Posts Tagged ‘travels’

My home landscape

Wednesday, August 26th, 2015

Hello, friends. We were recently in Tofino, B.C., and I took a walk along the beach at sunset. Here are some shots of the landscape I love best; the one I consider “home”.












Kingston is beautiful, too, but today I’m really missing the Pacific Northwest. See you next week, with a more substantial post!

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Wednesday, August 5th, 2015

Hello, friends! I am not presently in North Wales, but our holiday was too lovely not to share with you. This week’s photos are from the Victorian seaside town of Llandudno.

We took an Edwardian tram car up the very steep side of a cliff called the Great Orme (Pen y Gogarth, in Welsh). Here’s the view from the midpoint:


And from the top of the Great Orme:


And then we descended to the seaside, which features one of the longest seaside piers in the UK (not pictured, sadly, as my phone was acting up). But here’s the beach, where bold and overfed seagulls snatch ice creams from the hands of children. (True story.)


Halfway through our ice creams, I was distracted by an extraordinary, piercing, squawking voice. I turned around and saw my first-ever, real-life, Punch & Judy show.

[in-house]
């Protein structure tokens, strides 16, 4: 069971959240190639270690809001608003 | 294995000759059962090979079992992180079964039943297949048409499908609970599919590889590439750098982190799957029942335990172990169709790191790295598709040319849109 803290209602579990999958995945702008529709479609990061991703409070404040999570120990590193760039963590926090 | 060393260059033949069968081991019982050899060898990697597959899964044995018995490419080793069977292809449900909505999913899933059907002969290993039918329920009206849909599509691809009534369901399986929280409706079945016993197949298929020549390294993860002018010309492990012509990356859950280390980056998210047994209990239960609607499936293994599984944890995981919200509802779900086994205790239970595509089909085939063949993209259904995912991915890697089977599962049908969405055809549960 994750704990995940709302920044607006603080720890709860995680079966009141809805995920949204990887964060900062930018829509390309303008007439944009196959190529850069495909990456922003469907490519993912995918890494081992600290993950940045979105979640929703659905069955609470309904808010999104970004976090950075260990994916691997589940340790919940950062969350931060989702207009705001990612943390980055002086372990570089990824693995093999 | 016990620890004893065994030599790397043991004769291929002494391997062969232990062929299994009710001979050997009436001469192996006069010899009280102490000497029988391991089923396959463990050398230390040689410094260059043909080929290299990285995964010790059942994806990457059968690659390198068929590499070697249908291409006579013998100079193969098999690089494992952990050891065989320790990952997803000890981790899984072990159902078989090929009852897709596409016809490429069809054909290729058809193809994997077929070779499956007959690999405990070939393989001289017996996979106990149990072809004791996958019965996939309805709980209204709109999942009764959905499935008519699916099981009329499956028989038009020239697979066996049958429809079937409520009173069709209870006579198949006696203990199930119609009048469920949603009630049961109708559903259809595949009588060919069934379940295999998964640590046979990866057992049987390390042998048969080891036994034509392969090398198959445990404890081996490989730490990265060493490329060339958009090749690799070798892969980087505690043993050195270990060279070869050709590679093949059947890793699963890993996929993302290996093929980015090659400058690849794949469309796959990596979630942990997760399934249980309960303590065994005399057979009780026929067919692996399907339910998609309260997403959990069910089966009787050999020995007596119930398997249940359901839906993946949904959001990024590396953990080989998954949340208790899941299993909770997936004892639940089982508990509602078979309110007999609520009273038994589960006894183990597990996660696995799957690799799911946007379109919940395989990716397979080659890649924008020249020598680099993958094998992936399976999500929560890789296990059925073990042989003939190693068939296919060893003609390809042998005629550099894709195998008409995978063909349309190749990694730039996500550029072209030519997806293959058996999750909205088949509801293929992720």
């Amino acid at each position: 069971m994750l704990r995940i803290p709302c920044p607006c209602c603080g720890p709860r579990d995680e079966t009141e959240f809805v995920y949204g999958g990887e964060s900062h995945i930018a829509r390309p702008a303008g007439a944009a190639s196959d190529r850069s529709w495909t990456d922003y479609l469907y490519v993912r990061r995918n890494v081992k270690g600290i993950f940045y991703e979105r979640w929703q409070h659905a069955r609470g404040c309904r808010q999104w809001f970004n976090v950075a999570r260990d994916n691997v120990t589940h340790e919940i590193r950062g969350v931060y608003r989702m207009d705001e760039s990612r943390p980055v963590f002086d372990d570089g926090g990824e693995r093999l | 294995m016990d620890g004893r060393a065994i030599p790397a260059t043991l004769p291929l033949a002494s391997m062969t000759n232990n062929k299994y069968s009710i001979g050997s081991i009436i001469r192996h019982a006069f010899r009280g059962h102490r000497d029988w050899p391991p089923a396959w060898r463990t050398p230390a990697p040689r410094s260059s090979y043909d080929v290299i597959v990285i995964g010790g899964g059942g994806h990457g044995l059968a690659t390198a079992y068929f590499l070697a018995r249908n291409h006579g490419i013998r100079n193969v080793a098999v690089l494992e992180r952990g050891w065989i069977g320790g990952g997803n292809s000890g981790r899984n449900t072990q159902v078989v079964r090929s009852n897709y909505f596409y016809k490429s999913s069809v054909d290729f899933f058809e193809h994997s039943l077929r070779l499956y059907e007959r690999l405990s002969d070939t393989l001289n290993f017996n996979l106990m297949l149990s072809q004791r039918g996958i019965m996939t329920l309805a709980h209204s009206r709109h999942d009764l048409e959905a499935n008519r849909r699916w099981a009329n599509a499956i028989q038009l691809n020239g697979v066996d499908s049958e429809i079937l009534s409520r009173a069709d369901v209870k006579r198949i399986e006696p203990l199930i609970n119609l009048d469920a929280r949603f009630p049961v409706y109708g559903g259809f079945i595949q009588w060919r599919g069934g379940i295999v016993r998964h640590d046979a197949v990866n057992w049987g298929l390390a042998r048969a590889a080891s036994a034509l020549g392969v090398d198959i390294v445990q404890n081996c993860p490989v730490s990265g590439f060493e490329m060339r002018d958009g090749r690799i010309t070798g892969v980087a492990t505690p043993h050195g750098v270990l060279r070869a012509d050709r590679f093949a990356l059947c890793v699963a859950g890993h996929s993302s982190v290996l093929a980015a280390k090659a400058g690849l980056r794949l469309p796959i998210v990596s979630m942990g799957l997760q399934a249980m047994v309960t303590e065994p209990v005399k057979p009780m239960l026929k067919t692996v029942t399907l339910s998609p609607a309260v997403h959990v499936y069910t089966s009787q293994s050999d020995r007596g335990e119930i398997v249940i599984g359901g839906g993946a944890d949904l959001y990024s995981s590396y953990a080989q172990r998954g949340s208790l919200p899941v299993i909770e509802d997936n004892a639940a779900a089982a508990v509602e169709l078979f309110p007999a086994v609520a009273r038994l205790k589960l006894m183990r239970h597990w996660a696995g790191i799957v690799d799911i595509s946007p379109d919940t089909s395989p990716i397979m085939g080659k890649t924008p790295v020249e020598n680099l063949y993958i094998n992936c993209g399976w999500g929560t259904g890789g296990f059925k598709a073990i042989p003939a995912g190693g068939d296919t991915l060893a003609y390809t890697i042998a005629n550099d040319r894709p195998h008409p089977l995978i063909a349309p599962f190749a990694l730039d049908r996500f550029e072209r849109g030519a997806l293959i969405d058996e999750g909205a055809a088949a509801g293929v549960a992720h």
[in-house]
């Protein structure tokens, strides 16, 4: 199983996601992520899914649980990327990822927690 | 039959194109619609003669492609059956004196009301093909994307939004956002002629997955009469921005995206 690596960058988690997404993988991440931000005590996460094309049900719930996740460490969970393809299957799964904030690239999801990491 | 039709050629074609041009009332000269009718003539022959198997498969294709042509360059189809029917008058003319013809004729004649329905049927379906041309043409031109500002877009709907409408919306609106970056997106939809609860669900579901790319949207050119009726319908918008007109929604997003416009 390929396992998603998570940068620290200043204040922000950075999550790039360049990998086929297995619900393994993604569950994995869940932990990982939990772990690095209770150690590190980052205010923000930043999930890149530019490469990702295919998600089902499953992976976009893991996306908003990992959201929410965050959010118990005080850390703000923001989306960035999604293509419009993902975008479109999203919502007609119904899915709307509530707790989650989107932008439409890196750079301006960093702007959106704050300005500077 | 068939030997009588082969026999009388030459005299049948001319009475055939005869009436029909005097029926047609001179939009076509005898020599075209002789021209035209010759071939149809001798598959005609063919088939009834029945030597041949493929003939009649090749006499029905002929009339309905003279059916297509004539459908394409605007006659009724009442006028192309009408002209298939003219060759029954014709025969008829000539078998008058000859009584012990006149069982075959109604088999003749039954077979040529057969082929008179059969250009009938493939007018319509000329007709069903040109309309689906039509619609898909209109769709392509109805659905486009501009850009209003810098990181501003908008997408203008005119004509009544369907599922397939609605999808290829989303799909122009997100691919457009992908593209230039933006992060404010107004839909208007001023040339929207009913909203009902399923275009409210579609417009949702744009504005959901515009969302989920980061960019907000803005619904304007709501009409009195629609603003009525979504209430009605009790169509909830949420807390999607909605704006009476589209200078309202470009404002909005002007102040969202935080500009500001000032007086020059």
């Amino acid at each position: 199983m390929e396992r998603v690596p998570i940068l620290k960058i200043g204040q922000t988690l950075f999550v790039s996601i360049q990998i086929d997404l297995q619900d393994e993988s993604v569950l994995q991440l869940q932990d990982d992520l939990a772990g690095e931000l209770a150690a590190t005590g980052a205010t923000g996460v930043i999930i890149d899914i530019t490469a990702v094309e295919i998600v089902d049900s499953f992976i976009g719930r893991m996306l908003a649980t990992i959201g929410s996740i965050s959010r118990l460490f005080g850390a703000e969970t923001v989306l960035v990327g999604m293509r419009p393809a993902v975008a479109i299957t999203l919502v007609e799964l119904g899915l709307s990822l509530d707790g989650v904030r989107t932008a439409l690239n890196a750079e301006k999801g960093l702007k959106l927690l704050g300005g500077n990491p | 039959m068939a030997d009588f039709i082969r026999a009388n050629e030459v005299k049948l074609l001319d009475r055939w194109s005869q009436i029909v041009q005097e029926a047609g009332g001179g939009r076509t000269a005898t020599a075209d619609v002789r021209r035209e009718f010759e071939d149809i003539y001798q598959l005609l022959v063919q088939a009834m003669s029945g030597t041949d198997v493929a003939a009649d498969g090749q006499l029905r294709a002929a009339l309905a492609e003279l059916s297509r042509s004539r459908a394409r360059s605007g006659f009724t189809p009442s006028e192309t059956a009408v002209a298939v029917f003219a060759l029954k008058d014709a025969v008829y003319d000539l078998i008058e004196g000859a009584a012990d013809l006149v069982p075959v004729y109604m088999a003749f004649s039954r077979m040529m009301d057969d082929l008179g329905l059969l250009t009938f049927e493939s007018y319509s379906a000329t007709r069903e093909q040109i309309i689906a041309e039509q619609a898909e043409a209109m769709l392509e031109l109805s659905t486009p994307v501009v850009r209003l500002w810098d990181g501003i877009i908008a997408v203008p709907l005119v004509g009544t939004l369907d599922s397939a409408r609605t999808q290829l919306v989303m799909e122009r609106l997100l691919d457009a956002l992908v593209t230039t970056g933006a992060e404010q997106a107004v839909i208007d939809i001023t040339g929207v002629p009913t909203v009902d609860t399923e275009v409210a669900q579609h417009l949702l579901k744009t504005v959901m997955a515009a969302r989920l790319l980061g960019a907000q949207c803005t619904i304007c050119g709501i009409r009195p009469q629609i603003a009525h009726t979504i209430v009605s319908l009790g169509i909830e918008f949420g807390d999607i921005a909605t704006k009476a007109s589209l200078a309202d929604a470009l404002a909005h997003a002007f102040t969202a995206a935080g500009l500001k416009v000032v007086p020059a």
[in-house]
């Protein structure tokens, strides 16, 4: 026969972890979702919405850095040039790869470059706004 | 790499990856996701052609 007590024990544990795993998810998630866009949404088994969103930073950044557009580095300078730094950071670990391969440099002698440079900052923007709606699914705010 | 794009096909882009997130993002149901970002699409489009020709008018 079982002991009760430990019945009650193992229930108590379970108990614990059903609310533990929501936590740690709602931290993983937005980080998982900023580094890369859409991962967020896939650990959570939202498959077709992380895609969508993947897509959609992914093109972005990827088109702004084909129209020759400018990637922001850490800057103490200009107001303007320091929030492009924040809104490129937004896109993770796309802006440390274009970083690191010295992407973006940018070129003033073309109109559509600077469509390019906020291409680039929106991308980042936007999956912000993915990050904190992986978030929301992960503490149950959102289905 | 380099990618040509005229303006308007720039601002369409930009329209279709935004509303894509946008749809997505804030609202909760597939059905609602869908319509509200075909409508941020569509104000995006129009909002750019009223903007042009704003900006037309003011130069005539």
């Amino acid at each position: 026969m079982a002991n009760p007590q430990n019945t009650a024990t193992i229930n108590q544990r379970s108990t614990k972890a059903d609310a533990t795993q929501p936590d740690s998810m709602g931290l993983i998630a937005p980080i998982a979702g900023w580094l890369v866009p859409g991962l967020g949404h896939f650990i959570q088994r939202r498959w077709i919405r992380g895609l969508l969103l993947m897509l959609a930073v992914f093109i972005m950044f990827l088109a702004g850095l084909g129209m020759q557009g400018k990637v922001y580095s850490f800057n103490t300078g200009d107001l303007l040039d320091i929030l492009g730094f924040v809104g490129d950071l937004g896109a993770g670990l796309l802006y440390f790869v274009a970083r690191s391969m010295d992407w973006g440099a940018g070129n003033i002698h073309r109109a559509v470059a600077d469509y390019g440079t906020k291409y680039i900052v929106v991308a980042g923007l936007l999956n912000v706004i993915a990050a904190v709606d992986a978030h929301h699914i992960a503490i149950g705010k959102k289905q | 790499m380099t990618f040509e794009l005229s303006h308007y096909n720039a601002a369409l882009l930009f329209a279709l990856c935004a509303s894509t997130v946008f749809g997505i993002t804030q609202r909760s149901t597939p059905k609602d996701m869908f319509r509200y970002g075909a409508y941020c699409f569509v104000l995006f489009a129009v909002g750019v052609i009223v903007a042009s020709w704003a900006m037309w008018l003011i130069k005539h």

Obviously, I couldn’t just watch the show and move on; I was burning to find out more about this Victorian seaside tradition. As a result, the rest of this week’s post is over at the History Girls and it features, among others, diarist Samuel Pepys, Victorian artist George Cruikshank, and the notorious hangman, Jack Ketch.

Here’s Mr. Punch with Jack Ketch:


“That’s the way to do it!”

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Wednesday, July 29th, 2015

Hello, friends. My whistle-stop internet tour of major tourist destinations in North Wales continues. Today, we’re in Conwy!

Here’s a view from the quay that includes the medieval town walls.


The harbour again, this time with Conwy Castle (Castell Conwy, in Welsh) at the right.


We began our day at the Smallest House in Britain. Here it is, with me standing by the door for scale. I’m about 5′ 2″.